I’m not entirely sure where George Clooney ends up if you ranked all living and active actors in the industry today but I know he’d be high up the list. I’m of the opinion that, from a performance standpoint, there is nothing the man cannot do. Comedy, drama, voice work, or sheer power, Clooney delivers no matter what his assignment might be. One thing we haven’t seen from him, however, is vulnerability. He’s had a few sobering moments to be sure, like the gut wrenching moment of truth in Up in the Air, but never a wholly open performance. I would guess that’s by design and that Clooney’s roles take a cue from his real life wherein he is usually extremely smooth and enviably cool while remaining private and somewhat mysterious. With The Descendants, however, Clooney shows off another side of his abilities and further establishes his dominating presence in the pantheon of great American actors.
Matt King (George Clooney) is by his own admission, “the back-up parent.” As the heir to a massive tract of Hawaiian land, he spends most of his time working on a huge deal that will make him and his cousins all filthy rich while simultaneously juggling the needs of his law firm. His life is put into perspective, however, when his wife is involved in a boating accident that results in a deep coma which doctors fear she will not come out of. When dealing with the antics of his youngest daughter, Scottie (Amara Miller), proves more than he is capable of handling, Matt brings his oldest daughter, Alexandra (Shailene Woodley), home from boarding school. Alexandra, though, has her own set of issues and soon informs Matt that his wife was cheating on him, leading to the conflict between mother and daughter. Frantic and torn between his ever-increasing responsibilities, Matt takes his daughters, along with Alexandra’s friend Sid (Nick Krause), on a short vacation that conveniently serves as an opportunity to track down and confront his wife’s lover.
Written and directed by Alexander Payne (Sideways), The Descendants serves as a master class in storytelling. The opening scene pulls you in and engrosses you in a supremely compelling narrative that refuses to let go until the closing credits roll. Matt’s relationships are often complicated and far from perfect but Payne paints a picture in which you are able to see the heart of the man beyond his flaws, which is for me a key to this film’s success. Nothing about The Descendants is especially easy or comfortable (as you can probably tell from the summary) but the story is crafted so well that you can’t help but play along through the many awkward situations Matt finds himself in. Moreover, Payne manages to find real and genuine humor within what should be tragic circumstances and his actors bring that to life tremendously. At the same time, the humor never becomes disrespectful or foolish but rather sensitive and mature. The drama-comedy blend is near seamless, making the truly funny moments laugh-out-loud worthy and the more serious scenes all the more impactful.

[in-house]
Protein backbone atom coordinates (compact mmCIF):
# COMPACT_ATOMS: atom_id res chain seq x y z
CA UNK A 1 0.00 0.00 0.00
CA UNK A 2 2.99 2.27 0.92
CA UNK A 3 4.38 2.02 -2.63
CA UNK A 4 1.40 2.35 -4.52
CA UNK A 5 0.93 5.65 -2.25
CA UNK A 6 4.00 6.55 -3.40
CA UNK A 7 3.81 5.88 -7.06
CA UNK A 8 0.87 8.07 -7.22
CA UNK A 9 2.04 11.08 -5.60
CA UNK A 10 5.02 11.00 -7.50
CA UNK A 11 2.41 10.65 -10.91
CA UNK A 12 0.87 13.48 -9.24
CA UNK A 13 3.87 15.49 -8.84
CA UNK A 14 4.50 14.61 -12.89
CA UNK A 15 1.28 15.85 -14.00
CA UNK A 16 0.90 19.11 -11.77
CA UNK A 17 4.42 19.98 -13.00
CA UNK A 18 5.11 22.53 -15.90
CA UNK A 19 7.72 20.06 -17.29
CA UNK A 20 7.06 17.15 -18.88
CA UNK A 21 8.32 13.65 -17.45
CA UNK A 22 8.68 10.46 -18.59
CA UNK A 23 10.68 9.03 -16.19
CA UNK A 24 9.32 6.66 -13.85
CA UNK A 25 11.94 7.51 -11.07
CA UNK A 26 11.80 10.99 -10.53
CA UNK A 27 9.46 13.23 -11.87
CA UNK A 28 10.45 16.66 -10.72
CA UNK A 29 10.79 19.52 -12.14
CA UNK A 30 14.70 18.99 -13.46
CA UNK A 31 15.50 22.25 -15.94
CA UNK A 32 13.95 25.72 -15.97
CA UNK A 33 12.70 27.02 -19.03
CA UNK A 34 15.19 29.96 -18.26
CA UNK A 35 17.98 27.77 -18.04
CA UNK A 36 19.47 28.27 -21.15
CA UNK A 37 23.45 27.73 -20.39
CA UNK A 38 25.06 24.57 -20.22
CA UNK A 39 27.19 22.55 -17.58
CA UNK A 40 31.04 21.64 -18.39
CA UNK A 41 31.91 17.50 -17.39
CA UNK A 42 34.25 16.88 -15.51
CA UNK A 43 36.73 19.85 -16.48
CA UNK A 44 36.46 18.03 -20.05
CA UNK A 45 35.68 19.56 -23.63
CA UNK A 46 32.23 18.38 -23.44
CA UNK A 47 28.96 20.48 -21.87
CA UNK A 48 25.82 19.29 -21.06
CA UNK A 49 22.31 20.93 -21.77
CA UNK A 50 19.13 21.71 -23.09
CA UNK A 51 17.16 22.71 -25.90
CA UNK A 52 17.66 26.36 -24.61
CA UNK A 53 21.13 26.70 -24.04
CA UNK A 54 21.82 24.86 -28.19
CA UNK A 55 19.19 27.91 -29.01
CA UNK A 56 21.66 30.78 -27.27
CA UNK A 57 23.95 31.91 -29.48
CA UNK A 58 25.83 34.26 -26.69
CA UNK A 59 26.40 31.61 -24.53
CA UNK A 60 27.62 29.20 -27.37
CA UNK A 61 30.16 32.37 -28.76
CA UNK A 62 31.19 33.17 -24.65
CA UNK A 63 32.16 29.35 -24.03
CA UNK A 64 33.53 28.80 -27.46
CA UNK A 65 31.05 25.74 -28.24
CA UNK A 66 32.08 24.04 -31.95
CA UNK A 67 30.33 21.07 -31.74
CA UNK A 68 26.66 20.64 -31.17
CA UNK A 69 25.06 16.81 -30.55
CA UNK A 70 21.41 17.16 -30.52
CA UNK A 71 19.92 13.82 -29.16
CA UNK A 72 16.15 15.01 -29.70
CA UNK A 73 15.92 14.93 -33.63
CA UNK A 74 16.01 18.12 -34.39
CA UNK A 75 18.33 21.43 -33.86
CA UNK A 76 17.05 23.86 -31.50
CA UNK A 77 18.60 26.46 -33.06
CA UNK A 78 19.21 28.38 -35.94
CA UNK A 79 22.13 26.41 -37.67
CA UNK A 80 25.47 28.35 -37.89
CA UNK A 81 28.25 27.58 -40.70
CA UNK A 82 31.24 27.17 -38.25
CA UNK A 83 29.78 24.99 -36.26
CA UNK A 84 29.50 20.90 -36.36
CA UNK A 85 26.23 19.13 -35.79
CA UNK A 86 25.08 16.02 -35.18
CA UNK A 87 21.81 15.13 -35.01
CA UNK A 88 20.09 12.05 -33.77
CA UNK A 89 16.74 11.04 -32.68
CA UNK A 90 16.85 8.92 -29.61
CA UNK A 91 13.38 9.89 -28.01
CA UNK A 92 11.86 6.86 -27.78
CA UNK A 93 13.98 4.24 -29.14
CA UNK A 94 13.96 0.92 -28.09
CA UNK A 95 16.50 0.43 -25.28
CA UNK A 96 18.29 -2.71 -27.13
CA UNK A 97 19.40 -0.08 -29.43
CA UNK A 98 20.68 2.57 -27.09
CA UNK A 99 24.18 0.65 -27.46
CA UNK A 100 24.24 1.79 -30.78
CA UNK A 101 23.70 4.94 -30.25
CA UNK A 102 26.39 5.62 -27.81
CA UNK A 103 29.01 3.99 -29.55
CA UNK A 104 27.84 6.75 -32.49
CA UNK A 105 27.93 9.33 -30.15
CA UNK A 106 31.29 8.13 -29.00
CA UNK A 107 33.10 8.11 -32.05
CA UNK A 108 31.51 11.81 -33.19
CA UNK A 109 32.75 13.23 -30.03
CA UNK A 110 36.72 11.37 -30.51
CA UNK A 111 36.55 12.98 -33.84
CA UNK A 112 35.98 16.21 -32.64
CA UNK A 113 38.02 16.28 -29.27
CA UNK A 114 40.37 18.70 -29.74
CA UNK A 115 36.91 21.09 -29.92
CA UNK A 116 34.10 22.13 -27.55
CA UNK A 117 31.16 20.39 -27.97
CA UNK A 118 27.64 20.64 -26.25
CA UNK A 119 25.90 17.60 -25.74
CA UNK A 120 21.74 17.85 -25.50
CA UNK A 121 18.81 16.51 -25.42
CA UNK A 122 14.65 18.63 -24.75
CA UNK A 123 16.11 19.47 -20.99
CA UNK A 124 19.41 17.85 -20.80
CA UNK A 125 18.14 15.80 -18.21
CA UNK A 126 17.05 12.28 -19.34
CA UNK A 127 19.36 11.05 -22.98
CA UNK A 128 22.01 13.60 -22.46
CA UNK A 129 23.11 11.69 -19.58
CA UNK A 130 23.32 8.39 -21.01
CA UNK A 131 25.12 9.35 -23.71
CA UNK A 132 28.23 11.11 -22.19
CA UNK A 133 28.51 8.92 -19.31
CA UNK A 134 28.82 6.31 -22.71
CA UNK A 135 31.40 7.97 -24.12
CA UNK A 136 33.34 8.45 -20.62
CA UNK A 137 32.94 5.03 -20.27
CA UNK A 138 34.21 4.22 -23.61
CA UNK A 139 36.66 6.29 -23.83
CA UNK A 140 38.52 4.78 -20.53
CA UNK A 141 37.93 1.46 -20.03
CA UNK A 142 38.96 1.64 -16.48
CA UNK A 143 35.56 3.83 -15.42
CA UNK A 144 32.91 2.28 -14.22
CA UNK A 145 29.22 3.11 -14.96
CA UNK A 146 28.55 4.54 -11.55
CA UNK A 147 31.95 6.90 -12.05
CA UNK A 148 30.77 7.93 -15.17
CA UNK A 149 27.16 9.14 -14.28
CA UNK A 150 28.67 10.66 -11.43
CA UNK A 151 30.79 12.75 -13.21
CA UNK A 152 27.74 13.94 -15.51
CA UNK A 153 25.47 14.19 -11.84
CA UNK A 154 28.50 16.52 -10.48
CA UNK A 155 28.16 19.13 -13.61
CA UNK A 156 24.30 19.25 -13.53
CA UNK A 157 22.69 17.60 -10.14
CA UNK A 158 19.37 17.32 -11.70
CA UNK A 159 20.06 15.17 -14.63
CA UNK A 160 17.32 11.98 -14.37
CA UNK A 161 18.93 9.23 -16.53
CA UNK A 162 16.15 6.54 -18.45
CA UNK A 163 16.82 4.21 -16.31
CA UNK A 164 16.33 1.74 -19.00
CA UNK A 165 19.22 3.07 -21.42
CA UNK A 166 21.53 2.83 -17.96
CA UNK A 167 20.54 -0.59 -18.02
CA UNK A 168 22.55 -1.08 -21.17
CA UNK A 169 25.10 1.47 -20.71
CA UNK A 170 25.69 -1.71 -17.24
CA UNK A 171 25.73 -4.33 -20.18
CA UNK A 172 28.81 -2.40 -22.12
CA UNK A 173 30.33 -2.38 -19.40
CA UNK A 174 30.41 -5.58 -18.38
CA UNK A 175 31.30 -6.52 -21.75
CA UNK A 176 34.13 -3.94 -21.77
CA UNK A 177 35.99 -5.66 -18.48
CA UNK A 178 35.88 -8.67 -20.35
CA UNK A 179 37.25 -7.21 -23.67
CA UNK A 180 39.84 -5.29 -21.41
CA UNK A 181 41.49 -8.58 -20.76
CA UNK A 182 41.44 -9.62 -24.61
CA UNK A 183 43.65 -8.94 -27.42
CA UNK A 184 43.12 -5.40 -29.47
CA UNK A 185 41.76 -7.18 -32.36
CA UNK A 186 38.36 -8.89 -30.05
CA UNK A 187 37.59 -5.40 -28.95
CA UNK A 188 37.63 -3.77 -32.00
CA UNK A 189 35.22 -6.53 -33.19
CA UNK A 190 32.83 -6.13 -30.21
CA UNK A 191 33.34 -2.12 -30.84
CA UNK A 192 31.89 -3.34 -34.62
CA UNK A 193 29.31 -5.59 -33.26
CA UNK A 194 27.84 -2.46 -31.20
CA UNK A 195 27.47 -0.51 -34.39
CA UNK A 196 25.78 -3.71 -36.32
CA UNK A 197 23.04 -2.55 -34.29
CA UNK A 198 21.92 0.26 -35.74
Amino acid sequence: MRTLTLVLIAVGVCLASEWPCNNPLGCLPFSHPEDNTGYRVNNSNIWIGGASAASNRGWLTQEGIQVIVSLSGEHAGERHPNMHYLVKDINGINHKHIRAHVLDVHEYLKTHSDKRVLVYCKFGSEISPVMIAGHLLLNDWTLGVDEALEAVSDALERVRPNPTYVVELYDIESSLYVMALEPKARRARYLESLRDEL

All of this brilliant behind-the-camera work would be for naught, however, without an outstanding cast which thankfully The Descendants has. As he always does, Clooney nails his part, bringing a sense of fragility to Matt while still exhibiting that calm and easy manner that makes him so appealing. Multiple times he takes Matt to the brink of breaking down then pulls himself back together in time to save face in front of his daughters. I’m not sure it is his absolute best portrayal (I think his work in Up in the Air is slightly better), but it is a powerhouse performance that will undoubtedly earn some major award nominations. This isn’t all about Clooney, however, which is what I expected. Each actor that comes on screen brings something to the table, leaving their own marks on the film as a whole. Krause and Miller are both better than I could have hoped given their respective lack of experience and Judy Greer gives a turn that I didn’t know she was capable of. Then there’s Woodley who goes toe-to-toe with Clooney on a number of occasions and more than holds her own. This is a girl who starred on The Secret Life of the American Teenager, one of the worst TV shows in recent memory and yet in this setting, she is outstanding. Alexandra is foul-mouthed and harsh but Woodley brings a sense of humanity to the part and makes you feel as if this is exactly how this character should be. The dynamic between Alexandra and Matt is exquisite, at times the driving force behind the film. There is a remarkable chemistry that exists between each member of the cast and I think that’s partly due to Clooney’s easy manner and partly due to Payne’s efforts to have his actors grow together long before the cameras rolled.
To top it all off, the gorgeousness of the Hawaiian backdrop along with a native-themed soundtrack helps set the tone for The Descendants and adds a “trouble in paradise” theme that only deepens the drama-comedy blend. In a sense, Hawaii itself is a supporting actor and just like the rest of the cast, it carries its weight with flair. While it isn’t perfect (there’s a certain lack of connection with the audience despite the film’s excellence), I walked out of The Descendants under the impression that I had just seen the eventual Best Picture winner and its award aspirations should not end there.